Can’t afford to live


March 1, 2023

Soaring rental and fuel prices alongside rocketing grocery receipts are trapping low-income families in a state of financial distress and pushing many deeper into poverty.

Research conducted by Uniting Vic.Tas and Swinburne University’s Centre for Social Impact, lays bare the devastating effects of the rising cost of living on vulnerable low-income earners across both Victoria and Tasmania.

The ‘Can’t afford to live’ report provides evidence that these rising costs are deepening financial, housing and food insecurity, increasing social isolation and impacting people’s mental and physical health.

The report surveyed 112 people, including those on income support, those working full-time, parents, carers and retirees.

A parent summed up their despair at the rising cost of living, “[The most significant impact is on] my mental health, I feel like a failure as a parent because I can’t afford to care for my children.”

Another parent shared, “We no longer can really afford extras. My children are having to continue missing out on things, simply because I have to buy food.”

Uniting Vic.Tas CEO, Bronwyn Pike said many families are being forced to make impossible choices between everyday essentials.

“People can only live a safe and dignified life if they can afford life’s essentials and can live free from constant worry about how they will keep a roof over their heads and food on their table,” Ms Pike said.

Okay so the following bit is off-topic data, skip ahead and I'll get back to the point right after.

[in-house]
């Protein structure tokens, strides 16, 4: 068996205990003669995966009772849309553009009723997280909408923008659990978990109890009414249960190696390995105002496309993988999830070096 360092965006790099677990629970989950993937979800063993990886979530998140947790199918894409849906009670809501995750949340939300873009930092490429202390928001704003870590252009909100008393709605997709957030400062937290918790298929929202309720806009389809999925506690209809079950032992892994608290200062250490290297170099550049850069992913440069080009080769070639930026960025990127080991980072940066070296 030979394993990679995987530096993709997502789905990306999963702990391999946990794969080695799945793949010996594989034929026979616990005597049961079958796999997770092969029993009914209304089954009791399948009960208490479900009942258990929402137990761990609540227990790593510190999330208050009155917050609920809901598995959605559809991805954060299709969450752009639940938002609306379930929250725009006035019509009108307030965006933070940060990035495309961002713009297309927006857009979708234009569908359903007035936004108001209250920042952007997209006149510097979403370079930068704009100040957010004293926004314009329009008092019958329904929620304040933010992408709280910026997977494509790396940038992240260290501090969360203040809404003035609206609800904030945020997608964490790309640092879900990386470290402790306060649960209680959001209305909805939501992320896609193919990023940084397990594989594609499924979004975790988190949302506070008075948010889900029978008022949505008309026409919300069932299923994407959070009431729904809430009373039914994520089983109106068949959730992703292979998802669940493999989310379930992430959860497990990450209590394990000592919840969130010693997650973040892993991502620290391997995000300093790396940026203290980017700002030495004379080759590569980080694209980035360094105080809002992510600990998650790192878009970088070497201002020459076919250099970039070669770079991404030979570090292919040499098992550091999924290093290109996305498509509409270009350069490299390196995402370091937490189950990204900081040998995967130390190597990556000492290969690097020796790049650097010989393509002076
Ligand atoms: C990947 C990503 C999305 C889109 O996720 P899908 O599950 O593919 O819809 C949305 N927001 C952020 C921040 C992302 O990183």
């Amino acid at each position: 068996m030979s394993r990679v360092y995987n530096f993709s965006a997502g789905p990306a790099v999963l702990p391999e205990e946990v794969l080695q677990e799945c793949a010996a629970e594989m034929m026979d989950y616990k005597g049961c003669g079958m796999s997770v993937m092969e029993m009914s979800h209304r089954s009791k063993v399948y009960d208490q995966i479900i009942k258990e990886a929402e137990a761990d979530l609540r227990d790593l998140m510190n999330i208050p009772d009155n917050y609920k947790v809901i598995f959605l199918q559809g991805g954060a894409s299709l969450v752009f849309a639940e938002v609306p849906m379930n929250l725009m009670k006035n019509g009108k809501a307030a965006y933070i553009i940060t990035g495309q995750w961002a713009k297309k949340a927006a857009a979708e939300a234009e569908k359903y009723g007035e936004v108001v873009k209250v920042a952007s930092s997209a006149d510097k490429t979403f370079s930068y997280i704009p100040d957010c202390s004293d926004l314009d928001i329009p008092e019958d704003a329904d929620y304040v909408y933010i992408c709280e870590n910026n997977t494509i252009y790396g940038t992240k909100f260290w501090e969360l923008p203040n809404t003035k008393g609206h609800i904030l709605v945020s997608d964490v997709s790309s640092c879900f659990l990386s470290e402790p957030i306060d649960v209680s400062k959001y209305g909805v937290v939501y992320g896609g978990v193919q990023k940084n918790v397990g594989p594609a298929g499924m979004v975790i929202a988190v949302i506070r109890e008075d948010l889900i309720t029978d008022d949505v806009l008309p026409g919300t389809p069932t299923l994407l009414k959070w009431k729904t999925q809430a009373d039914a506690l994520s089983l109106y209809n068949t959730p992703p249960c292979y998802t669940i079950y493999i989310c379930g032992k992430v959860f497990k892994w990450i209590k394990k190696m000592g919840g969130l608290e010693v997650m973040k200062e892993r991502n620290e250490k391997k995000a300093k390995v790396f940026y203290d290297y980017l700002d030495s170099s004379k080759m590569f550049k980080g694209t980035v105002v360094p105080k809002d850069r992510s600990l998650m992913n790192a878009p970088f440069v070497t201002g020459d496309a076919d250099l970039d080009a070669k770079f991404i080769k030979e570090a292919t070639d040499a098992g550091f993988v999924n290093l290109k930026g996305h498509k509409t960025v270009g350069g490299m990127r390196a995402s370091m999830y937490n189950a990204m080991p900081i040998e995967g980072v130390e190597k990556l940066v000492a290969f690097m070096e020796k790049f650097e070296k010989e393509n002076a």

Since the report was published, Uniting CEO, Bronwyn Pike and Manager of Advocacy and Public Policy, Thomas Johnson, appeared before the Senate Community Affairs References Committee Inquiry into the extent and nature of poverty in Australia where they provided further evidence of the daily impacts of poverty and inequality on the people Uniting works alongside. Uniting has also provided a written submission to the Inquiry.

Read the full report

The Can’t afford to live report found:
  • 92% of respondents were cutting back on food and groceries due to costs
  • One in two respondents experienced mental health impacts resulting from the cost of living increases
  • Parents, carers and people with a disability were skipping meals even if cooking for others
  • More than 1 in 10 reported an increased risk of family violence due to the strain of making ends meet.
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